Mobile Police Officer Justin Billa paid the ultimate sacrifice after being shot and killed while responding to a domestic violence call on February 20th, 2018.  In such a time of immense grief, we saw our community rally together to support the family and friends of fallen Officer Billa.  The impact of his death was felt throughout the United States, as officers and first responders from across the country traveled to Mobile to pay their respects.

To remember our fallen heroes and honor all of those in law enforcement, the House of Representatives passed several pro-law enforcement bills last week.

The Protect and Serve Act of 2018 toughens federal penalties against people who intentionally target law enforcement officers in attacks, including ambushes.

Additionally, we passed the Justice Served Act of 2018, which provides funds to prosecute cold cases that are solved by breakthrough DNA evidence, including backlogged rape kits.  This bill will strengthen our criminal justice system by making sure that newly-tested evidence is used to prosecute unsolved cases, thus ensuring violent criminals are brought to justice.

From legislation to prevent attacks on our officers to providing funding for additional resources, we are working to ensure these dedicated individuals have the tools they need to do their jobs and keep us safe.

Let us not forget that we sleep soundly at night due to the sacrifices our law enforcement officers make out on the streets.  We owe these individuals far more than our thanks for the services they provide.

I ask you to join me in showing your appreciation for the law enforcement officers in Southwest Alabama for living a life of service. May we honor them each and every day.

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Guest Columnists

Opinion | Let’s get our facts straight on the bridge

Tony Kennon and Robert Craft

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It’s always amazing how some people can misinterpret the facts. A case in point is the recent controversy over the proposed coastal bridge in Baldwin County. It’s hard for us to comprehend the opposition because we live here.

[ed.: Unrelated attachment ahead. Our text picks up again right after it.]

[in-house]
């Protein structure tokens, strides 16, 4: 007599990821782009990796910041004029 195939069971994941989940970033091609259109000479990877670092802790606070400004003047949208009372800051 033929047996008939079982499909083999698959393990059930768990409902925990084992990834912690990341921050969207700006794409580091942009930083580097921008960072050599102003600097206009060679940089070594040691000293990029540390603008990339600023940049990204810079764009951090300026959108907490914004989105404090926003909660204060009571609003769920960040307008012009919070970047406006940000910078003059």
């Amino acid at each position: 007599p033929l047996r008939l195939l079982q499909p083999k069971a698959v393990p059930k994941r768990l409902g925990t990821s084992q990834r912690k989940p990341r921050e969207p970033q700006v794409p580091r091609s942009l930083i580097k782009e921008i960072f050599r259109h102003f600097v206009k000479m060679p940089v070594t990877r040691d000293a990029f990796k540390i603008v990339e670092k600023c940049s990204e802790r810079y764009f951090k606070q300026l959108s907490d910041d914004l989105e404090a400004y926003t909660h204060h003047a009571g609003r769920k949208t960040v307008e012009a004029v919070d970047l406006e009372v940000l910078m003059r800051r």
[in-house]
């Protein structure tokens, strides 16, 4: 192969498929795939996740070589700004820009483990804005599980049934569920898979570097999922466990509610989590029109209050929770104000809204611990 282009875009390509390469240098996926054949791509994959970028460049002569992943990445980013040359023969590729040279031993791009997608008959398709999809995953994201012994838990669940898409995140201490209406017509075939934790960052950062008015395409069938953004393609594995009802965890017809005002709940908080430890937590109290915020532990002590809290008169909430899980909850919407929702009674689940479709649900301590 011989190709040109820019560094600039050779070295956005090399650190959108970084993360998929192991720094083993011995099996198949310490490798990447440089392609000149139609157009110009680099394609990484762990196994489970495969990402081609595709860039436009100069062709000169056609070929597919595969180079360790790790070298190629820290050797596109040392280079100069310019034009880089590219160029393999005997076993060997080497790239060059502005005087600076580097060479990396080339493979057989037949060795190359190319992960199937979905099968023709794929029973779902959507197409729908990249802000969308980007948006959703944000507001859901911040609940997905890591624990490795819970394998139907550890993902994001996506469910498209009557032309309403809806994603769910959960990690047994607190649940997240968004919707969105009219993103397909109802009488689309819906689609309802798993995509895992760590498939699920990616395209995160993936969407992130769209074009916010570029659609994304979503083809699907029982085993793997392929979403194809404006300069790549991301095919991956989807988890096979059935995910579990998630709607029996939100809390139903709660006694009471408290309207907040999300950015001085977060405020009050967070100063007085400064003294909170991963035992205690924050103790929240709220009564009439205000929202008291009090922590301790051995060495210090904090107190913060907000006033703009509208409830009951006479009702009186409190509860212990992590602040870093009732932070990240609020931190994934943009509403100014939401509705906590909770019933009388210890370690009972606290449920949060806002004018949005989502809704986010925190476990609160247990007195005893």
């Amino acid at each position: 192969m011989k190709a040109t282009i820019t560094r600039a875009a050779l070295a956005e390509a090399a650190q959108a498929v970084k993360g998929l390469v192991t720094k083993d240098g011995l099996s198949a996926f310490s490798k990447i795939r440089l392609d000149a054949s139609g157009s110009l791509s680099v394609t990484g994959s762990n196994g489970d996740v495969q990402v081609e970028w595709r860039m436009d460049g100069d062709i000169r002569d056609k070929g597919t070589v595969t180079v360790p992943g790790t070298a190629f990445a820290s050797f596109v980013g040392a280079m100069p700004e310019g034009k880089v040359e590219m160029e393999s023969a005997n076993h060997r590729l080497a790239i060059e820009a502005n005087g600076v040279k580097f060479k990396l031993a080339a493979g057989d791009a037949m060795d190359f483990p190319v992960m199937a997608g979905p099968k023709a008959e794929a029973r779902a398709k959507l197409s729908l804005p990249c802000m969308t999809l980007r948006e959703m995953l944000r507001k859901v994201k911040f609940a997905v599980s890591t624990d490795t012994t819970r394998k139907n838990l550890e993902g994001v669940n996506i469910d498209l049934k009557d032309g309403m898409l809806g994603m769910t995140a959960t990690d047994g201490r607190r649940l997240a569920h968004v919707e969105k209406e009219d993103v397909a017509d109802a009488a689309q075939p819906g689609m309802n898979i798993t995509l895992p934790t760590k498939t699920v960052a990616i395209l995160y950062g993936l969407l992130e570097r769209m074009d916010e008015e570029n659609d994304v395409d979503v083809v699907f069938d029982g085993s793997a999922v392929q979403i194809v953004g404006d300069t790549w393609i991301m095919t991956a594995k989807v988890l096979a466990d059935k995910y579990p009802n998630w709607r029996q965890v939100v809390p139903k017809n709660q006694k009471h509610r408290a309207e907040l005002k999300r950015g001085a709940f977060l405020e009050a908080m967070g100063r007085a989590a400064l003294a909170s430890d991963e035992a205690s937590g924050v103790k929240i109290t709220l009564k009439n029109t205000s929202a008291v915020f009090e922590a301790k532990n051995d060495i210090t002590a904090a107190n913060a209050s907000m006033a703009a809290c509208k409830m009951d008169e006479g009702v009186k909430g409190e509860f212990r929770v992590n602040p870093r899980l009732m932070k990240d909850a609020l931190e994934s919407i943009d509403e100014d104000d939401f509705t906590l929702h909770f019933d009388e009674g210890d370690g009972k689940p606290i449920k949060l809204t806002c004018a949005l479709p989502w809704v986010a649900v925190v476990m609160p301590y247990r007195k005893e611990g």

Opponents have deemed it a “bridge to nowhere,” but that couldn’t be further from the truth, because the Gulf Coast is Alabama’s largest economic engine. There isn’t a place in Alabama that contributes more tourism revenue than the cities of Gulf Shores and Orange Beach. Check our state budgets for the revenue we contribute. Check the studies performed to assess our economic impact to the state. This new bridge is headed to the future of our state.

The fact is, we are at capacity in our transportation system with the exception of a toll-paying option for a privately-owned, unregulated bridge many motorists aren’t willing to choose. Drivers will approach that toll bridge, but then cut across to Highway 59. That was fine when we had 10,000 to 15,000 visitors a day, but now those numbers are increasing at an overwhelming rate. Today, traffic is backing up through Foley toward Summerdale putting traffic at a standstill during peak seasons.

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This can have a damaging impact on state revenue because, not only does congested traffic make our visitors less likely to return, but we can’t grow our capacity when the transportation infrastructure won’t handle the load. Their “bridge to nowhere” is our bridge to the future.

Those few who oppose it say there haven’t been enough studies and that it hasn’t been proven to be in the public interest. We would invite anyone with any concern to take a ride to our beaches. They are welcome to study the parking lot called Highway 59. Approaching the cities of Gulf Shores and Orange Beach, they will witness the traffic bottleneck caused by a bridge which is woefully over capacity.

Building a bridge wasn’t our first option. There was an attempt to purchase the existing toll bridge. But, why would we want to pay more for a bridge than we could build a new one ourselves?

And speaking of the bridge owners, let’s get down to who’s really opposing this project. Outside of a handful of local residents, the real opposition comes from the toll bridge company. After previous liquidation and bond actions, their investors want to get their money back. They have launched an ambitious, but misleading, campaign to stop the project so they can sell their bridge for hundreds of millions in taxpayer money.

These bridge owners want to attack this project as not being in the public interest. Let’s be honest with ourselves, who really thinks the bridge owners have the public interest at heart? Furthermore, when the public drives on Highway 59 or the proposed new coastal bridge, that is without a doubt a public interest.

As elected mayors, we’ve both served our communities for over a decade. And as such, we know what is in the public interest. There is no need for additional studies. We’ve listened to the travelers and our residents who must navigate our congested roads. We realize there is a desperate need for infrastructure expansion to move the growing traffic to and from the cities of Gulf Shores and Orange Beach. Doing so will improve the daily lives of our local citizens and entice our guests to return for years to come. And, it will create more and more revenue for the State of Alabama.

It’s time to put the wishes of the driving public first. And, it’s time to look after the interests and needs of those who live on the Gulf Coast and the millions who visit here every year.

 

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Black in America: I Am Afraid, But I Summon My Courage.

by Hank Sanders Read Time: 5 min